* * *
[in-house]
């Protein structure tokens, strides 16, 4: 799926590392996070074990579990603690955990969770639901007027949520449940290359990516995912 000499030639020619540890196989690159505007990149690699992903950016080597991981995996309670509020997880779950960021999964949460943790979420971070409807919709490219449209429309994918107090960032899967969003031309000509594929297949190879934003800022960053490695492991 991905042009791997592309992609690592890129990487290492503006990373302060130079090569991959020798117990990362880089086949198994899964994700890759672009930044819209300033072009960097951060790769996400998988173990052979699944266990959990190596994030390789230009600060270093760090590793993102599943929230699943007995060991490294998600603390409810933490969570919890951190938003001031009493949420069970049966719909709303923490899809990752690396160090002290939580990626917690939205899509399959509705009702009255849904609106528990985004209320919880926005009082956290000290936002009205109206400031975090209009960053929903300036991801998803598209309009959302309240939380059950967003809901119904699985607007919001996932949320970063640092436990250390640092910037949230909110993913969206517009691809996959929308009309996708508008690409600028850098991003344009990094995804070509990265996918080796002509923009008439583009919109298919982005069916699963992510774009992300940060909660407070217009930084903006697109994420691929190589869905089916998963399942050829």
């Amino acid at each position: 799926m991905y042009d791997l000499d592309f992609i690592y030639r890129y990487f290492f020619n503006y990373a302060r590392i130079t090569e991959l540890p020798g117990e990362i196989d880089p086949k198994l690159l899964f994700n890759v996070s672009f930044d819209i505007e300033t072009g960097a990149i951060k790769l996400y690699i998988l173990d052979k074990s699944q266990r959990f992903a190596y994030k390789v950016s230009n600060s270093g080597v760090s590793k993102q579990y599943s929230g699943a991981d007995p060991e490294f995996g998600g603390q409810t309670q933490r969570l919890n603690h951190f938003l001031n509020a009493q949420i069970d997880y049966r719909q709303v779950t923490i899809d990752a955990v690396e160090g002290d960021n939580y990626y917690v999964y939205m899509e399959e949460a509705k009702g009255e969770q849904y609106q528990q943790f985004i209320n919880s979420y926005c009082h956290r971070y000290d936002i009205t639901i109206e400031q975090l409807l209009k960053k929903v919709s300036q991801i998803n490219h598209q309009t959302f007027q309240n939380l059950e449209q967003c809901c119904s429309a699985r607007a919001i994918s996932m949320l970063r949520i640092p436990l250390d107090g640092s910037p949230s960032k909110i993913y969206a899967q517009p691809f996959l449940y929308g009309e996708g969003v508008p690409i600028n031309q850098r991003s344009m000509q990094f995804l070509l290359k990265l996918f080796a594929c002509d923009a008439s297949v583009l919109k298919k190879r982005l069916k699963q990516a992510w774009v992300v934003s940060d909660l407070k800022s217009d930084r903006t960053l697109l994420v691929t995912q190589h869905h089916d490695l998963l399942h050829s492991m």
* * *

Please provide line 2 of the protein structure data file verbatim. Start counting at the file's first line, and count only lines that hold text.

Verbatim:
């Protein structure tokens, strides 16, 4: 799926590392996070074990579990603690955990969770639901007027949520449940290359990516995912 000499030639020619540890196989690159505007990149690699992903950016080597991981995996309670509020997880779950960021999964949460943790979420971070409807919709490219449209429309994918107090960032899967969003031309000509594929297949190879934003800022960053490695492991 991905042009791997592309992609690592890129990487290492503006990373302060130079090569991959020798117990990362880089086949198994899964994700890759672009930044819209300033072009960097951060790769996400998988173990052979699944266990959990190596994030390789230009600060270093760090590793993102599943929230699943007995060991490294998600603390409810933490969570919890951190938003001031009493949420069970049966719909709303923490899809990752690396160090002290939580990626917690939205899509399959509705009702009255849904609106528990985004209320919880926005009082956290000290936002009205109206400031975090209009960053929903300036991801998803598209309009959302309240939380059950967003809901119904699985607007919001996932949320970063640092436990250390640092910037949230909110993913969206517009691809996959929308009309996708508008690409600028850098991003344009990094995804070509990265996918080796002509923009008439583009919109298919982005069916699963992510774009992300940060909660407070217009930084903006697109994420691929190589869905089916998963399942050829």